Succession stars Matthew Macfadyen, Nicholas Braun reflect on HBO hit ahead of final season
'It’s full of humanity and interest and wit and pathos'
Looking back on the early days of filming, Succession star Nicholas Braun couldn't have predicted that the hit series would have found the rapturous audience that it has.
But four seasons and nearly seven years later, it's a jewel in HBO's crown — a piercing satire about the power struggle between a withholding father and his entitled children for control of the family media empire. The final season will premiere on Sunday.
"When you're making something and it's that early on and no one's seen it and none of us have seen it — we don't know what the episodes are like, we haven't heard the theme song, we don't know the vibe of it — it's tough to think anything but, like, 'that was fun,'" Braun told Q host Tom Power in an interview that will air on April 13.
Braun plays Greg Hirsch, a bumbling, blank-slate cousin of the main Roy family — father Logan (Brian Cox), sons Kendall (Jeremy Strong), Roman (Kieran Culkin), Connor (Alan Ruck), and daughter Shiv (Sarah Snook) — who finds himself on the payroll of their conglomerate and is quickly corrupted by the lifestyle of the ultra-rich.
Braun's main scene partner is British actor Matthew Macfadyen, playing Shiv's husband Tom Wambsgans, a nouveau riche sleazebag who's thrilled to have Greg beneath him on the familial food chain. During the new season, the two continue to be inseparable — and Greg dives headfirst into full evil doofus mode, eager to be taken in by Tom's influence.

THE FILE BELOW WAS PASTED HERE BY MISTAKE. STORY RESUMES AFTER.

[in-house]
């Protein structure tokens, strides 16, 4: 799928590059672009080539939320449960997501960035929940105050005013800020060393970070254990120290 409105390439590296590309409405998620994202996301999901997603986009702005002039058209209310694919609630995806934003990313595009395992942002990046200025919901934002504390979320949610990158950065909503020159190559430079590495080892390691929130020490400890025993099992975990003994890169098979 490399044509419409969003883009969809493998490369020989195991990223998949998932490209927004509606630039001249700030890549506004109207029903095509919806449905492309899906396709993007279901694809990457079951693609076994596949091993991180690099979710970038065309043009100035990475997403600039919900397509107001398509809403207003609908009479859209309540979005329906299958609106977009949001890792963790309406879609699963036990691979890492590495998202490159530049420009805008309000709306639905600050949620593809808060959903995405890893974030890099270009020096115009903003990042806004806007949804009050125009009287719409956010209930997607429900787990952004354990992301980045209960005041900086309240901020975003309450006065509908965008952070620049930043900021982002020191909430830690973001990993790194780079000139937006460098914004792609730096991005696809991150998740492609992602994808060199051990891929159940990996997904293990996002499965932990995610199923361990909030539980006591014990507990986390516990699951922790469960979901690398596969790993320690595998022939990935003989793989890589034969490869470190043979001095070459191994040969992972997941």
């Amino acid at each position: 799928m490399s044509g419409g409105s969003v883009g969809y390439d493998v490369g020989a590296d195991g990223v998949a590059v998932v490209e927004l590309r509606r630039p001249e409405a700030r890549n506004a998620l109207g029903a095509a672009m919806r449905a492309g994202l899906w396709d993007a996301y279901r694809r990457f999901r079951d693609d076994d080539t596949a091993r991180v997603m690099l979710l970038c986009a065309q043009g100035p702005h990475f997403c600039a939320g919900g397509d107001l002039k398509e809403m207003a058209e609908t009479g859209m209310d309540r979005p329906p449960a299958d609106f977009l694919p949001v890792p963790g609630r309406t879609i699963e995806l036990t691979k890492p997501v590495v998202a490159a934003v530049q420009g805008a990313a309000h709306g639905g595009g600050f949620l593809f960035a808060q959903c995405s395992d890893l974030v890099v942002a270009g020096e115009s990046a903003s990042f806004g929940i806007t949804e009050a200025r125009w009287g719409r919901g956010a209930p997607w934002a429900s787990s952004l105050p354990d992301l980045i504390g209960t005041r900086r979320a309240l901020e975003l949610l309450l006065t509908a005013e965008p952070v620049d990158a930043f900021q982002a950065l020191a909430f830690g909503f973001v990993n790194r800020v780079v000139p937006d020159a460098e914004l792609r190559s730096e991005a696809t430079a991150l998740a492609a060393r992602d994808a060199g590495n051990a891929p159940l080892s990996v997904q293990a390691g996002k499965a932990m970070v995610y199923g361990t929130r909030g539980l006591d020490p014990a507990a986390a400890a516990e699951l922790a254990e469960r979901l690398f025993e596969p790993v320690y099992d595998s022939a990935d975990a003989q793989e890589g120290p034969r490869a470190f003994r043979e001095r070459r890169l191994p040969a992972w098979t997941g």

"On paper, you think they're all so revolting, they're so venal and just shallow and awful," said Macfadyen during a February interview on CBC's Q. "But of course, if the writing's good — and in our case it is — it's full of humanity and interest and wit and pathos and all the rest of it."
'It was a big chapter of our lives'
Part prestige drama, part family soap opera, Succession is also bitingly funny (though it's the incumbent Emmy award winner for outstanding drama series). Macfadyen and Braun in particular form one of the series most delightfully awful pairings: two people who will do just about anything to stay in proximity to power.
Their scenes are dialed-up to the point that neither can get through a line reading together without laughing: One memorable scene has Tom testifying in front of the U.S. Congress, Greg sitting just behind him, when a senator reads out a beautifully menacing subpoenaed text that Tom has sent to Greg: "You can't make a Tomelette without breaking some Greggs."
Another scene forced Macfadyen and Braun to take desperate measures. "When we got the script we were like, 'We have to meet before this to rehearse this privately because we'll just waste everyone's time.' I couldn't even read it without sort of weeping of laughter on my own. Because I just imagined his face — oh, God," said Macfadyen of his co-star.
The cast of Succession found out that the show would be ending with its fourth season after creator Jesse Armstrong, the man behind British shows Peep Show and Fresh Meat, delivered the news over Zoom. Armstrong felt that the story would be best served by ending it early, with "10 monster episodes to bring us out," Braun said.
"It was sad," added Braun. "The last day was really hard. And there were some times during the season that felt like, OK, that's the last time we'll be on this set. Last time I'll work with that actor, last time I'll do a scene with Matthew."
"You know, those are tough moments. But I do think we did a great job and we did it for 6½ years from the start of the pilot till now, so it was a big chapter of our lives."
With files from Kaitlyn Swan